The University of Chicago is one of the world's foremost universities, known for its rigorous devotion to academic scholarship and intellectual life. In the early 1950s, Nicolas de Brabant (better known today as Nick Knight) was working there as an Associate Professor in the Department of Archaeology. At that time, he was using the name Nicholas Girard.
During the 1950s, there was much worry in the United States about the influence of communism on American life, with the field of education as a particular concern, given the potential for influence over young people. As shown in the flashback to the episode "Spin Doctor", Prof. Girard was called to testify at one of the Senate hearings. Although not a member of the Communist Party, he was forced to rely on the Fifth Amendment to the U.S. Constitution in order to avoid answering questions—not on his politics, but on his keeping blood at home. He could not, of course, admit that he did so because he was a vampire. As a result, he lost his job.
History of the University of ChicagoEdit
Although an older university by the same name existed prior to its founding, the modern University of Chicago credits its establishment to the oil magnate and benefactor John D. Rockefeller. It traditionally dates its founding to 1 July 1891.
The University of Chicago was one of the first universities in the United States to be conceived as a combination of an American liberal arts college and a German research university. The university's undergraduate college consistently ranks among the country's top ten national universities.
The campus is bisected by the Midway Plaisance, a large linear park created for the 1893 World's Fair. While the bulk of the campus is located north of the Midway, some of the professional schools are to the south. The quadrangles of the main campus feature a botanical garden and neo-Gothic buildings constructed mostly out of limestone in the late nineteenth century. These were deliberately patterned after the layouts of the Universities of Oxford and Cambridge. Contemporary buildings have attempted to complement the style of the original architecture.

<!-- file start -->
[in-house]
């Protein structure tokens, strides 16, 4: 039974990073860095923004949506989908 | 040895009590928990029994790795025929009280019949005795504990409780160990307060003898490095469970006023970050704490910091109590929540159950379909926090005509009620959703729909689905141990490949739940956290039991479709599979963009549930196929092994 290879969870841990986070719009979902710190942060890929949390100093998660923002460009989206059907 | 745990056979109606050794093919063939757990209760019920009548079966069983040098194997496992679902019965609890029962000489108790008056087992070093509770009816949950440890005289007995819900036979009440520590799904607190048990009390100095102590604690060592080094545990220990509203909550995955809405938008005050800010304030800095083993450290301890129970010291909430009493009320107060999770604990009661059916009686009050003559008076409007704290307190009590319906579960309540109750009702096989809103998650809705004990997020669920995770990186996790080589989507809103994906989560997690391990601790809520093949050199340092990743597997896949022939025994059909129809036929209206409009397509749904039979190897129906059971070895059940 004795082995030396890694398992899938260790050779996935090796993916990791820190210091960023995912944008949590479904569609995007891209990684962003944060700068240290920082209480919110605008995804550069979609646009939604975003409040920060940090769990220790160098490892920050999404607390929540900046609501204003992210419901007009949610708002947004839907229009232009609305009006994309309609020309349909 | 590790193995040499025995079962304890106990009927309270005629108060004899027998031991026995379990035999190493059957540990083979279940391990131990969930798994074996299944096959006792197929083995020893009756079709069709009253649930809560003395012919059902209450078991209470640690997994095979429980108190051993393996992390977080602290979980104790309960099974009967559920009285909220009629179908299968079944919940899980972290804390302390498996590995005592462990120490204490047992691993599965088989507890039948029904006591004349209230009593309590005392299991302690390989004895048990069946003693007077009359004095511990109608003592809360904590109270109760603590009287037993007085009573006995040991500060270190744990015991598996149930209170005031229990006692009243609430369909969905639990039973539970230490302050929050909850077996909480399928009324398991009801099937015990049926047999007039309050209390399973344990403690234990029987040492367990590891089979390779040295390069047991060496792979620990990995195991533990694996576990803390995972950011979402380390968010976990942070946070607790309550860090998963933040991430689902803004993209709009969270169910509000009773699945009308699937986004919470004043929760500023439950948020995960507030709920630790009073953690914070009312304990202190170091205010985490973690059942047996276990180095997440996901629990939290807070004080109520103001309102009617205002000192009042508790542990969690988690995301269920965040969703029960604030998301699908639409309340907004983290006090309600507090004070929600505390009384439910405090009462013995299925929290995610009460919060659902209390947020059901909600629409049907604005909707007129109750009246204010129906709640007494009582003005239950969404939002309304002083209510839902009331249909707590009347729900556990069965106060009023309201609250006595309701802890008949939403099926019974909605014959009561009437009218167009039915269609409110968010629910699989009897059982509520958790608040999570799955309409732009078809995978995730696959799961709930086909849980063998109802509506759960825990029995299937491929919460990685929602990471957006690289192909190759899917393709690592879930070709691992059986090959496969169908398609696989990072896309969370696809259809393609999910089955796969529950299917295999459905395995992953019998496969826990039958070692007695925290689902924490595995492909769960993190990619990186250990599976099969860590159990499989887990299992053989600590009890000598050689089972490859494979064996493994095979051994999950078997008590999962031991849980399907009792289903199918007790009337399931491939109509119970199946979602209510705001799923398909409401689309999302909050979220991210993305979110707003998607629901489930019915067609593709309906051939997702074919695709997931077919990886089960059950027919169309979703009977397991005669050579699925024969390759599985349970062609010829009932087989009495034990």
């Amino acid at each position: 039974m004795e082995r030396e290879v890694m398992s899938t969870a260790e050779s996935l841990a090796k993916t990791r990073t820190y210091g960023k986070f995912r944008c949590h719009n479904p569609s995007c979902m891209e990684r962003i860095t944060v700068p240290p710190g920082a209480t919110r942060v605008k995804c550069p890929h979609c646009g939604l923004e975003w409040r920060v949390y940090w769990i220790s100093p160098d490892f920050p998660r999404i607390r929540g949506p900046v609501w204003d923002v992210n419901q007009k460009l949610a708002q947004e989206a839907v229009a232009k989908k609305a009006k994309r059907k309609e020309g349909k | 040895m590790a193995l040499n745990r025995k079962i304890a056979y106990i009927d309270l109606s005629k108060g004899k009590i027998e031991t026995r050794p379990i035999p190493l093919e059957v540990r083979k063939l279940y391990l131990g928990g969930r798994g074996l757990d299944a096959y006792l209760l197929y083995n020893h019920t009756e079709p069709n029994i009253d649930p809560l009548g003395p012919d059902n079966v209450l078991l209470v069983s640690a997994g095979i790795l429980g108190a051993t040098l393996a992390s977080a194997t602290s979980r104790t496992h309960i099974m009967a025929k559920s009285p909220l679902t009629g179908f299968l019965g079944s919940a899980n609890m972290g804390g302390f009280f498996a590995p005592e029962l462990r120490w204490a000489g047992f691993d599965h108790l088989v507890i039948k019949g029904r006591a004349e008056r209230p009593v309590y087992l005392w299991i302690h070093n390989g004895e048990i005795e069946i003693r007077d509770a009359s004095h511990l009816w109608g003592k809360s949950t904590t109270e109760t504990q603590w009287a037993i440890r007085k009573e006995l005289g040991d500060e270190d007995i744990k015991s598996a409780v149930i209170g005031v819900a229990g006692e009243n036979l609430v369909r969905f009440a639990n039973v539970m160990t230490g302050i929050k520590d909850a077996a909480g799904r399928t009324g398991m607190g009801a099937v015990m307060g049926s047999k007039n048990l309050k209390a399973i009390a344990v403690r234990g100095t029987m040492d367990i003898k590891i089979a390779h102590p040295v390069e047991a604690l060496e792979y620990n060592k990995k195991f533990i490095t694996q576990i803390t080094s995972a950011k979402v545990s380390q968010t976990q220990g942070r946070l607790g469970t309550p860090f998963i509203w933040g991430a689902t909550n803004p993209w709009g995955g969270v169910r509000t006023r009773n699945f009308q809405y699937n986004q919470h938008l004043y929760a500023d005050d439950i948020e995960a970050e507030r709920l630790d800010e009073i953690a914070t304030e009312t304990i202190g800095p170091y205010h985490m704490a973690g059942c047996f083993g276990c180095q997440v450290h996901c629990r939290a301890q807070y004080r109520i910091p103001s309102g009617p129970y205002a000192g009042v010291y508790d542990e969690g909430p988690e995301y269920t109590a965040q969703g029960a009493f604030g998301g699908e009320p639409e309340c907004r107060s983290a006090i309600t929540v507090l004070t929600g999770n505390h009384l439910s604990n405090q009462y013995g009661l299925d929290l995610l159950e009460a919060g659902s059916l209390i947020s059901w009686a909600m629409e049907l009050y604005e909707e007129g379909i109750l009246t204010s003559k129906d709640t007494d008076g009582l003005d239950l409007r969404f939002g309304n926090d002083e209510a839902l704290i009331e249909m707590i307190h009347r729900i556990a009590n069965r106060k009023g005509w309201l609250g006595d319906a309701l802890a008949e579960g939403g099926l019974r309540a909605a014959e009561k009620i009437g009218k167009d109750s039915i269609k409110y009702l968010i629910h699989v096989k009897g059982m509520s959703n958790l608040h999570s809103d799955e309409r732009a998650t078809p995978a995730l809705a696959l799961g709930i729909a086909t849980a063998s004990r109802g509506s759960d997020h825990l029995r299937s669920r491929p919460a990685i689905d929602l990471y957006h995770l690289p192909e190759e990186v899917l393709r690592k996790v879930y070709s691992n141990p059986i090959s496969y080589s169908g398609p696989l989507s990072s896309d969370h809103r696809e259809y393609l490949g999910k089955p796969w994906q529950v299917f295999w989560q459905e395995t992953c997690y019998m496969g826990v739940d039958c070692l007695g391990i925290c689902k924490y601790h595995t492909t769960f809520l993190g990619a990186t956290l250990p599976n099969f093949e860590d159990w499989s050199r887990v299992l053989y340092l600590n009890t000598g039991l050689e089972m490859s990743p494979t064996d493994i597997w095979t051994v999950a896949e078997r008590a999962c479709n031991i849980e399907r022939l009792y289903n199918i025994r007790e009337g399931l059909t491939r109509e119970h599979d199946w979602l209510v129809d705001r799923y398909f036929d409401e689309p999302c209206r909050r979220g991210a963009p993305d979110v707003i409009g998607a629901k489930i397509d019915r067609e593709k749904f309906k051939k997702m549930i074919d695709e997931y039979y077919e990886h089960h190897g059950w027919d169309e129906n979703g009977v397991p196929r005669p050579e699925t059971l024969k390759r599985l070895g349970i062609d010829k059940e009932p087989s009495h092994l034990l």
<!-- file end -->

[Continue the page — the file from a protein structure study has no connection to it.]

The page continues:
The University of Chicago also maintains a number of satellite facilities apart from its main campus.
The University of Chicago currently maintains twelve units: the undergraduate College, four divisions of graduate research, six professional schools, and the Graham School of General Studies. The university also operates the Library, the University of Chicago Press, the University of Chicago Laboratory Schools (from day care through high school), and a number of off-campus scientific research institutions
Undergraduate students at the University of Chicago are required to take a core curriculum in a broad range of academic disciplines, the goal of which is to impart an education that is both timeless and a vehicle for interdisciplinary debate. The college runs on a quarter system, instead of the traditional semester system followed in many other universities.
- Adapted from the Wikipedia article on the University of Chicago.